How to Successfully Approach Community Engagement
While most organizations approach community engagement in a 'transactional' way, the greatest value and competitive advantage is derived from more relational forms of engagement, which is harder to imitate. Frameworks exist to help managers engage the community. To achieve the best outcomes for both the firm and the community, managers should seek fit between the engagement context and process.
There are numerous case studies detailing the effective and ineffective processes companies have used to engage communities. However, there remain many loosely connected and sometimes competing ideas, as well as knowledge gaps. This study sought to identify the state-of-the-art of community engagement practices.
For firms, engaging the community offers an opportunity to gain legitimacy, manage social risk, and even co-develop innovative solutions to social problems with community members. For communities, firms offer access to charitable dollars, employee volunteers, training, capacity building and a non-governmental avenue for substantive improvement to social problems.
There are three types of community engagement: transactional, transitional and transformational. Managers can determine where their organization is along the continuum using the framework in the report. Many factors influence community engagement, such as regulations, community expectations and attitudes, and firm resources and capabilities. The report provides a comprehensive list of the antecedents, behaviours, and consequences (ABCs) of community engagement.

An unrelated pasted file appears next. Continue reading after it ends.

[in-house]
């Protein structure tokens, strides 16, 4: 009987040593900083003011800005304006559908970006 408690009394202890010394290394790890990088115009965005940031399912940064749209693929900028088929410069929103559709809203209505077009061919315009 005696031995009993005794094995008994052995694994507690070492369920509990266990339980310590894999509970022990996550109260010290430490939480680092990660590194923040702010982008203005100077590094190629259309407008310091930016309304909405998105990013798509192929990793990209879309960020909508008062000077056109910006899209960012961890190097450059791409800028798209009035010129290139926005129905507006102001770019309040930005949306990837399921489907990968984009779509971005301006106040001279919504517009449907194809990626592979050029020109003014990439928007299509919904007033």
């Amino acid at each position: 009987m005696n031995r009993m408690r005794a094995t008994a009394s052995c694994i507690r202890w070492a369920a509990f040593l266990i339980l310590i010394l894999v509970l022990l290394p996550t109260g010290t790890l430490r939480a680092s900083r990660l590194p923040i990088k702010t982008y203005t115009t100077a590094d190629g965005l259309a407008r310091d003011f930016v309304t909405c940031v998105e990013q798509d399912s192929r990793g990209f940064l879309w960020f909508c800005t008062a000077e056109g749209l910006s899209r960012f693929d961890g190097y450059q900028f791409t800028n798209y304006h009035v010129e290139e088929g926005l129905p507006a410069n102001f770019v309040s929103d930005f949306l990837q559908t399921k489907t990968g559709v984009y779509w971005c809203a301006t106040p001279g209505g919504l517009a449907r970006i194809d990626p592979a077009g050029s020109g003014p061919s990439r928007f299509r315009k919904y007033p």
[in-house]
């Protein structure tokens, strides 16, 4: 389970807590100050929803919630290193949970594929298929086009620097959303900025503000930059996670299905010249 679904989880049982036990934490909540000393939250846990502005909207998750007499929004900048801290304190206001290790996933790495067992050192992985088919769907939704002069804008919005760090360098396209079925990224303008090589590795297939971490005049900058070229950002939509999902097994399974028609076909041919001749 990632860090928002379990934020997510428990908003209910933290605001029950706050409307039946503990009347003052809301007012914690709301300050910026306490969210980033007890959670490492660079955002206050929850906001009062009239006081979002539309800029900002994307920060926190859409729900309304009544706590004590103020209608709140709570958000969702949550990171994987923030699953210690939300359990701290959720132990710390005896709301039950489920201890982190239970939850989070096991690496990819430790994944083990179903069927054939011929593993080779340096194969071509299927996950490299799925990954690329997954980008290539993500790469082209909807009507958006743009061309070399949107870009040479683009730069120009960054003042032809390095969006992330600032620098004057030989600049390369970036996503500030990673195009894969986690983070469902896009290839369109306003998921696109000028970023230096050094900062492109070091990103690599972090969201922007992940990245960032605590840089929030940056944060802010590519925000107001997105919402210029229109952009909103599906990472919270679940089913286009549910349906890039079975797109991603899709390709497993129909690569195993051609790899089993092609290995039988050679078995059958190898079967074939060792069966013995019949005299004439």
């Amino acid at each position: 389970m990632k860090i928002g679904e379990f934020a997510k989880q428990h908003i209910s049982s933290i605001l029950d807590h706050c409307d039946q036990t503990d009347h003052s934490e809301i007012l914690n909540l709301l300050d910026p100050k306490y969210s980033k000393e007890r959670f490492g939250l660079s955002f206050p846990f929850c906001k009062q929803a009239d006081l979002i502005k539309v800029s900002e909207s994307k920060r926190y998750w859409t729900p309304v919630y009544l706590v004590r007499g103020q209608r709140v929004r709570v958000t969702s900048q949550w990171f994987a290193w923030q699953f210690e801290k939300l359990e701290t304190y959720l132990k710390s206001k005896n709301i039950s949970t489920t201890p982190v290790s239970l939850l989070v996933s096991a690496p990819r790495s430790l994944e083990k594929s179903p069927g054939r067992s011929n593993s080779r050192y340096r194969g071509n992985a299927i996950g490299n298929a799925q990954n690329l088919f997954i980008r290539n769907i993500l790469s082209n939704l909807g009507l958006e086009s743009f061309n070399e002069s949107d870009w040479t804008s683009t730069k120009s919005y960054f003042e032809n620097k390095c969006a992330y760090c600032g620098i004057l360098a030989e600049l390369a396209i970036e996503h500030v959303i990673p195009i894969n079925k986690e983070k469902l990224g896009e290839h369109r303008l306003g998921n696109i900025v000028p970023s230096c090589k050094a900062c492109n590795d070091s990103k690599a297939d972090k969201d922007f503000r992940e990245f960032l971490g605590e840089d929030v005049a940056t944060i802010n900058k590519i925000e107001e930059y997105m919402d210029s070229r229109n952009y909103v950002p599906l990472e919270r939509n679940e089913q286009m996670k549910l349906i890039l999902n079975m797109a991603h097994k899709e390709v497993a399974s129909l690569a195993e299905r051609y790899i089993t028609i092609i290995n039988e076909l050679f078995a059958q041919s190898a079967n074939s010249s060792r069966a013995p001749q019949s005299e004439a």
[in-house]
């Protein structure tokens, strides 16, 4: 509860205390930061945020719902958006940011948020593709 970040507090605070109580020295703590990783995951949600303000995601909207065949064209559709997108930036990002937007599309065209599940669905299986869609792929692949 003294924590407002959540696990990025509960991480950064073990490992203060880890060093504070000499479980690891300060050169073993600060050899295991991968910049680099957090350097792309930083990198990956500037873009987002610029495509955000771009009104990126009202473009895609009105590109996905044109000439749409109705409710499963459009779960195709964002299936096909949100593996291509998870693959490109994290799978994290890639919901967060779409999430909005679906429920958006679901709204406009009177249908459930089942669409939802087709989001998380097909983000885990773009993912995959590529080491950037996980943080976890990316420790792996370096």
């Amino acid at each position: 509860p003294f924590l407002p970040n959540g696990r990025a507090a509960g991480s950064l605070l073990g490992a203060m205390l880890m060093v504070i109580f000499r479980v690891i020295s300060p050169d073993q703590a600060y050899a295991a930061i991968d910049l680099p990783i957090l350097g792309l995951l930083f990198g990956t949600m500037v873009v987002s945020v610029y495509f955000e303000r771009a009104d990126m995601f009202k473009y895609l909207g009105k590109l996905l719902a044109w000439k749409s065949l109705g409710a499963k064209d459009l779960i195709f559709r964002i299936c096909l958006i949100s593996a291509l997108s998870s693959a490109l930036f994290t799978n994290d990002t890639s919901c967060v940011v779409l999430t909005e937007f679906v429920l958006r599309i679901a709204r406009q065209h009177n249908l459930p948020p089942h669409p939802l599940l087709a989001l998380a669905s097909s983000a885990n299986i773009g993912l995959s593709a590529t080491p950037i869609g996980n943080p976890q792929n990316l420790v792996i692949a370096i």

17 best practice principles were developed, including understand desired outcomes, allocate sufficient resources, be inclusive, share information, provide feedback, and share successes.
Implications for Managers
Find fit between the engagement context and process to achieve the best outcomes for both the firm and the community.
Have patience for the long-term payoffs from engagement: enhanced firm legitimacy, rather than immediate cost-benefit improvements.
Avoid purely transactional engagement, since such interactions can be duplicated by other firms and thus offer little potential for gaining unique competitive advantage.
Seek transformational engagement if you desire a genuine shared ownership of problems and solutions, shared accountability, and richer relationships.
Implications for Researchers
Researchers should be more specific in their treatment of the broad issue of community engagement. Examine the causal mechanisms that link engagement practices to consequences. Measure the costs and benefits of engagement.
The authors systematically reviewed and synthesized over 200 academic and practitioner papers.